Counterdrug WOODBURY, Minn. - Staff Sgt. Benjamin Kroll, an analyst with the Minnesota National Guard's Counterdrug Task Force who is assigned to work with the Hennepin County Sherriff's Office was recognized for his achievements as the Analyst of the Year during the 2018 Minnesota Association of Crime and Intelligence Analysts Training Symposium in Woodbury, Minnesota, March 7, 2018.

Through a partnership with Minnesota law enforcement agencies throughout the state, the Minnesota National Guard Counterdrug Task Force (MNCDTF) supports the anti-drug initiatives to counter all primary drug threats and vulnerabilities through the effective application of available assets, said Maj. Jon Dotterer, Counterdrug Coordinator for the State of Minnesota. The goal for the program is to support federal, state, tribal, and local agencies in the detection, disruption, interdiction, and curtailment of illicit drugs.

Kroll is one of sixteen service members on the Counterdrug Task Force that provides this force-multiplying service to our communities against illicit drug-use. With the information that law enforcement provide through their patrols and daily operations, Kroll and his colleagues across the state assist by putting together a figurative picture with all of the gathered information which aids in identifying how to move forward with legal action to deter or prevent the sale or use of illegal narcotic drugs.

Women Opened Doors in Minnesota National Guard

Posted: 2018-03-08  09:05 AM
Minnesota National Guard ST. PAUL, Minn. - "The battlefront is no place for women to be," said Command Sgt. Maj. Earl Kurtzweg, 125th Field Artillery, in an article published in 1976. "There are certain jobs girls say they can do, but they just can't do ... the battlefront is no place for women to be. Other countries in the world use women in combat, but the U.S. has not come around to that way of thinking." Kathy Berg, a New Ulm reporter summarized at the time. "So women in the New Ulm unit take care of personnel files and pay records and leave the fighting to the men."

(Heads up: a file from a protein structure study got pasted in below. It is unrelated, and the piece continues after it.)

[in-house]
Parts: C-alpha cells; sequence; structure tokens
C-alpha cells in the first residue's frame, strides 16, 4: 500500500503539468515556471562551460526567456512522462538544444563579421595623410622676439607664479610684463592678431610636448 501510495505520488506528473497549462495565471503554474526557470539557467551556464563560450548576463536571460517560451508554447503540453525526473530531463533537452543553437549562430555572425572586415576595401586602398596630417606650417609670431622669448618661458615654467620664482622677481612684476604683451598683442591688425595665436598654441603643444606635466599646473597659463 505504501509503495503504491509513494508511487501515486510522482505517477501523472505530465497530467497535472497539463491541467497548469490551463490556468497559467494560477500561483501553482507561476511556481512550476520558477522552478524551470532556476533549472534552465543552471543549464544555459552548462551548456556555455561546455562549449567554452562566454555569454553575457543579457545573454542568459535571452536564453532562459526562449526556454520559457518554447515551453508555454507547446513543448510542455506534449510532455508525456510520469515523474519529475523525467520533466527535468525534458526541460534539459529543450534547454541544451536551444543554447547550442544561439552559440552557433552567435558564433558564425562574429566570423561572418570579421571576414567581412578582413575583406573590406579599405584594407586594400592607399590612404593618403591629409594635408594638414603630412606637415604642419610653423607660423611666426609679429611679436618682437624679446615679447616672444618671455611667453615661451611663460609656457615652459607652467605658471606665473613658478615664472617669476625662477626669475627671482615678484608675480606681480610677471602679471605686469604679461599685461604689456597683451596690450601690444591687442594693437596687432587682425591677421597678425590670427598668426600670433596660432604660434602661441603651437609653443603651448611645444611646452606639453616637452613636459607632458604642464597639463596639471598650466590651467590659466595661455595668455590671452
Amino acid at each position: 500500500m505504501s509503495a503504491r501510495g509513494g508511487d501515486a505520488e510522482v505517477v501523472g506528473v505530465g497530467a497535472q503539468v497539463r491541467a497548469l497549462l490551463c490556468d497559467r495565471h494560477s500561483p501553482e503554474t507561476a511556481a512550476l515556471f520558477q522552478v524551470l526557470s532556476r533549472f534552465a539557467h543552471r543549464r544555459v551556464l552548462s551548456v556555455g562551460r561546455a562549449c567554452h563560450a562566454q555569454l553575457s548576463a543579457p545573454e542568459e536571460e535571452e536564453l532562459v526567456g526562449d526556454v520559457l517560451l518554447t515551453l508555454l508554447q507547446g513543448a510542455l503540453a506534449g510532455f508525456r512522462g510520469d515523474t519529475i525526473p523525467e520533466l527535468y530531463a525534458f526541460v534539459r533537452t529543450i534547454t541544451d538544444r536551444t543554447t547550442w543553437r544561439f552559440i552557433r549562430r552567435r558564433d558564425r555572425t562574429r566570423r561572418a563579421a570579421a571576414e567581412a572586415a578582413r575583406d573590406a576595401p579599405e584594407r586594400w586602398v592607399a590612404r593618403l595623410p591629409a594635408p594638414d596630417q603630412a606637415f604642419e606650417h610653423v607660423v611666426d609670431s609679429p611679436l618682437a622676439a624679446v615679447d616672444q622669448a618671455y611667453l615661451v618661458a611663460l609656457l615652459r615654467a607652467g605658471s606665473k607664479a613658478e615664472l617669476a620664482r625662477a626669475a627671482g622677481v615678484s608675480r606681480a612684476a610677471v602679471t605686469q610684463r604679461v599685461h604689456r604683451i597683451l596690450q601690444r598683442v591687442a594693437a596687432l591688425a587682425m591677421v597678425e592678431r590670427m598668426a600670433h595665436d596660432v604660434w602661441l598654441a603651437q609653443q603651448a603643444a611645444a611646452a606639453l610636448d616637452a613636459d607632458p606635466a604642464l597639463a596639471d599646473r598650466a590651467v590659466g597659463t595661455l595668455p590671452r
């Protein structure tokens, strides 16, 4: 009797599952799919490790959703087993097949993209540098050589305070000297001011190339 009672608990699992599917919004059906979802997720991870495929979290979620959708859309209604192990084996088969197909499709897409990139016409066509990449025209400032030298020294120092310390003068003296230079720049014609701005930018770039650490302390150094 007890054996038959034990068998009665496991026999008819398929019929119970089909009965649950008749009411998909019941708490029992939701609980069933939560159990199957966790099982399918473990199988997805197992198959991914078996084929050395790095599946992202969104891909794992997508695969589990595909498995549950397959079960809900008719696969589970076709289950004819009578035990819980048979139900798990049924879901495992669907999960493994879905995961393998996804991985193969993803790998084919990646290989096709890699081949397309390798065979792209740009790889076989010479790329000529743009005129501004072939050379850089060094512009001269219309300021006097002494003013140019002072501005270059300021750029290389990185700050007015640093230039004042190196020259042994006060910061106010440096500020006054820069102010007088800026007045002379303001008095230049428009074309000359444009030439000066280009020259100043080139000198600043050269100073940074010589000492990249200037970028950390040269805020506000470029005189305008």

The Minnesota National Guard has "come around to that way of thinking" since those early days of gender integration. In the last 44 years women have made momentous strides toward inclusion and acceptance. Their accomplishments are testimony to their fortitude and the progressive development of the Minnesota National Guard.

When an accomplished female Soldier is credited with breaking barriers she will often pass that honor to the women that preceded her. Brig. Gen. Johanna Clyborne is such a leader. She acknowledges that she is one of the first females in the Minnesota National Guard who has held key leadership roles, however she sees it differently. "I feel responsible for all women in uniform," said Clyborne. "Women before me opened the door, now I've cleared the room. It's up to the women behind me to hold the room."

Securing the Bold North: Minnesota National Guard supports Super Bowl LII

Posted: 2018-02-02  10:45 PM
Super Bowl 52 MINNEAPOLIS, Minn. - More than 400 Minnesota National Guardsmen are supporting security efforts in Minneapolis ahead of Super Bowl 52.

"This is what we do," said Maj. Gen. Jon Jensen, Adjutant General of the Minnesota National Guard. "When the local community can't meet the public safety needs, they come to the Guard. We're their normal partner, we're a natural partner, and we're their preferred partner when it comes to filling in the gaps that they can't fill."

At the request of the city, Minnesota Governor Mark Dayton authorized the Minnesota National Guard to provide support to security efforts leading up to and during Super Bowl 52. The Guardsmen are providing direct support to and working alongside law enforcement officers from across the state. Like their civilian law enforcement partners, Minnesota Guardsmen are focused on ensuring a safe experience for the residents and visitors who are attending the Super Bowl festivities.